Kingman, Ariz. — The preliminary results from the Arizona Game and Fish Department’s black-footed ferret fall spotlighting survey continue to show promise for the small, endangered, specialist carnivore.
Game and Fish personnel, along with 99 volunteers, scoured the Aubrey Valley west of Seligman for five nights. The results broke several records established during the spring survey in March.
During the five nights, a total of 93 ferrets were captured, breaking the previous mark of 78 (this number includes recaptures). Twenty-two captures in one night broke the record of 20 set in the spring of 2011. There were 54 separate individuals captured in the fall and 58 in the spring, bringing the minimum population in Aubrey Valley to 112, shattering the 2010 record of 96.
The numbers have Arizona meeting the original goals established for the recovery site, which now boasts a self-sustaining population.
“There is reason for optimism that the species can be successfully recovered,” said Jeff Corcoran, supervisor at the black-footed ferret reintroduction site. “However, continued monitoring of the population is critical.”
The record-breaking news comes in the same year as the 30th anniversary of the discovery of the last 129 black-footed ferrets in the world and the 15th anniversary of Aubrey Valley being selected as a reintroduction site.
Following the discovery of the last remaining black-footed ferrets in Meeteetse, Wyo., disease outbreak left a mere 18. Those last 18 were captured and captive breeding efforts began in 1985.
In Arizona, the reintroduction effort is funded primarily through the Heritage Fund, and is dependent on volunteer involvement.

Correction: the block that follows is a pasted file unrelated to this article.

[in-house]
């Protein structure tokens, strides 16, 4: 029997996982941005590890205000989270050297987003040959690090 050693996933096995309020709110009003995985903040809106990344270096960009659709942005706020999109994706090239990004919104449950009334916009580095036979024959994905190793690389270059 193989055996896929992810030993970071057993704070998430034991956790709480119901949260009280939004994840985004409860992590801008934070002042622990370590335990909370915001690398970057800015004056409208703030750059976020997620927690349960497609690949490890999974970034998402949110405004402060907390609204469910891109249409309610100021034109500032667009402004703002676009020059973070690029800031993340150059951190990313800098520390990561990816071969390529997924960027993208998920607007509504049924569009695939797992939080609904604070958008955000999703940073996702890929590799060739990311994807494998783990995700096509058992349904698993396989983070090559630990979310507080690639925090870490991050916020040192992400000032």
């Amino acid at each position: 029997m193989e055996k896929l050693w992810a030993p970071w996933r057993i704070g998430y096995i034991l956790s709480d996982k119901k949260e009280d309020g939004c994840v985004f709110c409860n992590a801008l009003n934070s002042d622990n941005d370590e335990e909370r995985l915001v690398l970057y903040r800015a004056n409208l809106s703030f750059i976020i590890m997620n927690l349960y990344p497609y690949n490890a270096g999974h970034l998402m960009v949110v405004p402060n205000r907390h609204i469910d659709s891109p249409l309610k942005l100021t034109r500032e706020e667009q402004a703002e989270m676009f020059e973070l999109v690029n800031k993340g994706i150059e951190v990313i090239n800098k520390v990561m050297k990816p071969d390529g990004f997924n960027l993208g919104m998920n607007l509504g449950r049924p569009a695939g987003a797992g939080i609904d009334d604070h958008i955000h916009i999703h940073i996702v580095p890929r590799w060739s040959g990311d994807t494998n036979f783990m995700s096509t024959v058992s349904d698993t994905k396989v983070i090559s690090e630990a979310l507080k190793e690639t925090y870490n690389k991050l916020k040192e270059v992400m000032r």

“All the ferrets we have today are offspring from those last 18,” Corcoran said. “The fact that we now have a self-sustaining population in Aubrey Valley is a testament to the dedication of Game and Fish personnel and the volunteers. The volunteers play such a critical role in the collection of data.
“It’s no easy task bringing an animal back from the brink of extinction. Without the volunteers and the Heritage Fund, I’m not convinced any of this would have been possible. It’s not easy work, but it is rewarding.”
While the numbers are encouraging, Corcoran believes it is important people understand the difficulty in bringing this animal back from near extinction.
“They have a short life span in the wild and feed primarily on one species: prairie dogs,” he explained. “One disease outbreak can severely impact the population and put us back at square one. That’s why these spotlighting efforts are so critical to the recovery of this animal. If there’s ever a problem, we’ll know quickly and be able to manage the situation.”
For those interested in participating in a future spotlighting effort, contact the ferret field station at firstname.lastname@example.org with “Spotlighting” in the subject line.